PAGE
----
Still. Confusing.


Dearest theatre goers, television watchers and fans of all kinds: those you admire are human beings too. We have limitations, emotions, off-days and downright bad days. We have previously arranged appointments, we have beloved family and friends visiting. We get sick. Sometimes very sick, and have to disappoint people, which is, believe me, heart-wrenching.


But above all, we too have very real vulnerabilities and basic rights to any privacy we deem to be appropriate for ourselves. Those boundaries are self-set and deeply personal; and everyone, no matter who they are or what they do, has a right to maintain those boundaries and be respected for it.


SOME TIPS:
     - Come prepared!
     - Bring a pen!(Preferably a Sharpie or other permanent marker)
     - Have the playbill/ poster/CD/autograph book facing the performer, not facing you. It will expedite the process. 
     - Have the camera open, prepped, and the photographer ready-to-go.
     - Have a special request? Just ask! But also be prepared for a “no” if the performer  is unable or unwilling to accommodate your request, and be gracious about it.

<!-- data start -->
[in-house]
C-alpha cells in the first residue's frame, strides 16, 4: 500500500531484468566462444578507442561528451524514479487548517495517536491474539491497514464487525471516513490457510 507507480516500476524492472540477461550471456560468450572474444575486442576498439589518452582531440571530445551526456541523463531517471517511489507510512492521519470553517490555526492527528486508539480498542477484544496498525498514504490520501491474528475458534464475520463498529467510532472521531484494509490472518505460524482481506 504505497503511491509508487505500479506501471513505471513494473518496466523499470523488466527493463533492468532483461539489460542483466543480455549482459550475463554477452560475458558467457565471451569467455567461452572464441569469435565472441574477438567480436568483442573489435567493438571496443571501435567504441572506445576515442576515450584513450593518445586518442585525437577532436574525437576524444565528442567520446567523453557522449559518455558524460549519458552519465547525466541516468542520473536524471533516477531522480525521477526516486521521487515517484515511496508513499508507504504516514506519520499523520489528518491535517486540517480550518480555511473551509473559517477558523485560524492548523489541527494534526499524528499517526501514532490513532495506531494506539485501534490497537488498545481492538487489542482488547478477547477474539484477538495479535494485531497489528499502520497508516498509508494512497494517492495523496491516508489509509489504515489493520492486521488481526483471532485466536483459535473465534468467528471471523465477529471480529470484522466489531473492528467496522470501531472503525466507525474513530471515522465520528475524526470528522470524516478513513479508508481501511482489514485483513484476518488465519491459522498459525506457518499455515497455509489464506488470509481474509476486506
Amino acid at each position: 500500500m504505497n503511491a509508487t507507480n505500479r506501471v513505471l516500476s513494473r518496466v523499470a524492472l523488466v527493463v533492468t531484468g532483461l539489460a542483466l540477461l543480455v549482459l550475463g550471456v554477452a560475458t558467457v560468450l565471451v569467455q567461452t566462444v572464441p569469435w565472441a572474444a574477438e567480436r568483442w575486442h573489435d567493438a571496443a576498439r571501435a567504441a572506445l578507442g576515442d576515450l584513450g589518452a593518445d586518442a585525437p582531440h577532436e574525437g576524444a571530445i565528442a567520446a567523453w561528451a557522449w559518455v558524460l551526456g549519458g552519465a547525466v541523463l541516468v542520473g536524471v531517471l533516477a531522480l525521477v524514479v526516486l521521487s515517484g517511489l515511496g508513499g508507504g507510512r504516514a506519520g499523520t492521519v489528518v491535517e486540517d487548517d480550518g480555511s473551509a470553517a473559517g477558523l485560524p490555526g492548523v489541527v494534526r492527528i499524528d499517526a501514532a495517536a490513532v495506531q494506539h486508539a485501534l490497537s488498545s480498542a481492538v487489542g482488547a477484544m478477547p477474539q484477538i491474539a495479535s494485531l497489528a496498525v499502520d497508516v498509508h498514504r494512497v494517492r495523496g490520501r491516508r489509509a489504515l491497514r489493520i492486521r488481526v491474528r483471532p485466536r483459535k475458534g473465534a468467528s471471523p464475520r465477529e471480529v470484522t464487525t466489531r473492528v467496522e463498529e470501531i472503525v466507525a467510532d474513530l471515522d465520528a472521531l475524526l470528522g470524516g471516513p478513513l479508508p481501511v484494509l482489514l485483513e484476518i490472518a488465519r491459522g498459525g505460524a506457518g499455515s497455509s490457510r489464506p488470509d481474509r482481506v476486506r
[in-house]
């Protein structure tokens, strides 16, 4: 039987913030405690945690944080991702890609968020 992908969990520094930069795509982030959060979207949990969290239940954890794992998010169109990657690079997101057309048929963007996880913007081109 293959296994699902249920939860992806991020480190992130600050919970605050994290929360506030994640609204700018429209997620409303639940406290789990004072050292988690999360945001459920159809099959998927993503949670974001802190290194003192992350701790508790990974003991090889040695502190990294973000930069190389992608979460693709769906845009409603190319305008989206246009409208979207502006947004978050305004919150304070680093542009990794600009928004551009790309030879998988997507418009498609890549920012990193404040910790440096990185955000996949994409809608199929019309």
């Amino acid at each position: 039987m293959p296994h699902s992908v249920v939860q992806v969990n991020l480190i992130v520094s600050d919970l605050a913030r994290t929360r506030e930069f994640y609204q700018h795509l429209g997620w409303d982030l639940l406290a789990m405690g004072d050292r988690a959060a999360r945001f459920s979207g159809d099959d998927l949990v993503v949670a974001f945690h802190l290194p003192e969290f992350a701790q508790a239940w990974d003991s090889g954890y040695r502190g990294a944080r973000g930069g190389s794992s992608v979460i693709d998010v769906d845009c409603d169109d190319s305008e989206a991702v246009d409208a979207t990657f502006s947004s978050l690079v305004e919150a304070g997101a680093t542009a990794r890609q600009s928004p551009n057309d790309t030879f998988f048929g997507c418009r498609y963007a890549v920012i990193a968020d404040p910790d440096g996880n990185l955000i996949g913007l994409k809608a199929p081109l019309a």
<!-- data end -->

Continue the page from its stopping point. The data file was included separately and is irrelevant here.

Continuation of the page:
-  Keep your comments authentic, but be brief. Remember that there are other patrons, and that we have to get home (to our famous cats
     -  Remember that friendLY is not friendSHIP: these performers are strangers, and not your actual friends (however friendLY they may be!)
     -  Meeting the cast at stage door post show is not included in the price of admission. Be compassionate and gracious if performers decline to engage.


The last thing I want to do is frighten anyone away from sharing their joy, from expressing their gratitude and laughter, getting a fun photo or above all, those sacred, deeply felt moments that can only be shared in a theatre.

I simply urge you to be discerning, and recognize what you are asking of strangers. Above all, to remember that performers are people too.

The first stage door I walked through as a working actor: London's Palace Theatre